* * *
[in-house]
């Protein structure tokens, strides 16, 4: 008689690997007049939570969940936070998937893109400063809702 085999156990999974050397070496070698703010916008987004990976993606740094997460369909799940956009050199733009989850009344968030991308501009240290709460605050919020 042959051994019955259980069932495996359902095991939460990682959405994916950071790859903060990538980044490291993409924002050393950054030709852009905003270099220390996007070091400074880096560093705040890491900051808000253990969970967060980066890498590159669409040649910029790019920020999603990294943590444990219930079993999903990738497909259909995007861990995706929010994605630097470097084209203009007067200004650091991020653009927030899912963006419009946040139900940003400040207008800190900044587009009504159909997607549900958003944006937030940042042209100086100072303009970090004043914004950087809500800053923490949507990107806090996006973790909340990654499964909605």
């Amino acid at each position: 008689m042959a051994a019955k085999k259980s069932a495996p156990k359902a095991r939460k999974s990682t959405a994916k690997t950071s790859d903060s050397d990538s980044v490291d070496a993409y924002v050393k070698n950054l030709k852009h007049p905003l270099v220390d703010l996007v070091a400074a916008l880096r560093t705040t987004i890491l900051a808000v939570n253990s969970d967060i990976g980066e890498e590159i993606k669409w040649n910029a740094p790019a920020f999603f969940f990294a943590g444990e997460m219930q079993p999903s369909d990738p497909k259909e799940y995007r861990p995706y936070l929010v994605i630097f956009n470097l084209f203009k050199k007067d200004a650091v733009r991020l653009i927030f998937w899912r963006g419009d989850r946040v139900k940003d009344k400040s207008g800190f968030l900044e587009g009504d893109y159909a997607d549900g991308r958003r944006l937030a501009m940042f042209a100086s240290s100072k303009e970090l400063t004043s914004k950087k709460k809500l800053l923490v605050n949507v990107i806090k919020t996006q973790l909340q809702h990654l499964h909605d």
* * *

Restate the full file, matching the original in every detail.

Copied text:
[in-house]
């Protein structure tokens, strides 16, 4: 008689690997007049939570969940936070998937893109400063809702 085999156990999974050397070496070698703010916008987004990976993606740094997460369909799940956009050199733009989850009344968030991308501009240290709460605050919020 042959051994019955259980069932495996359902095991939460990682959405994916950071790859903060990538980044490291993409924002050393950054030709852009905003270099220390996007070091400074880096560093705040890491900051808000253990969970967060980066890498590159669409040649910029790019920020999603990294943590444990219930079993999903990738497909259909995007861990995706929010994605630097470097084209203009007067200004650091991020653009927030899912963006419009946040139900940003400040207008800190900044587009009504159909997607549900958003944006937030940042042209100086100072303009970090004043914004950087809500800053923490949507990107806090996006973790909340990654499964909605």
């Amino acid at each position: 008689m042959a051994a019955k085999k259980s069932a495996p156990k359902a095991r939460k999974s990682t959405a994916k690997t950071s790859d903060s050397d990538s980044v490291d070496a993409y924002v050393k070698n950054l030709k852009h007049p905003l270099v220390d703010l996007v070091a400074a916008l880096r560093t705040t987004i890491l900051a808000v939570n253990s969970d967060i990976g980066e890498e590159i993606k669409w040649n910029a740094p790019a920020f999603f969940f990294a943590g444990e997460m219930q079993p999903s369909d990738p497909k259909e799940y995007r861990p995706y936070l929010v994605i630097f956009n470097l084209f203009k050199k007067d200004a650091v733009r991020l653009i927030f998937w899912r963006g419009d989850r946040v139900k940003d009344k400040s207008g800190f968030l900044e587009g009504d893109y159909a997607d549900g991308r958003r944006l937030a501009m940042f042209a100086s240290s100072k303009e970090l400063t004043s914004k950087k709460k809500l800053l923490v605050n949507v990107i806090k919020t996006q973790l909340q809702h990654l499964h909605d």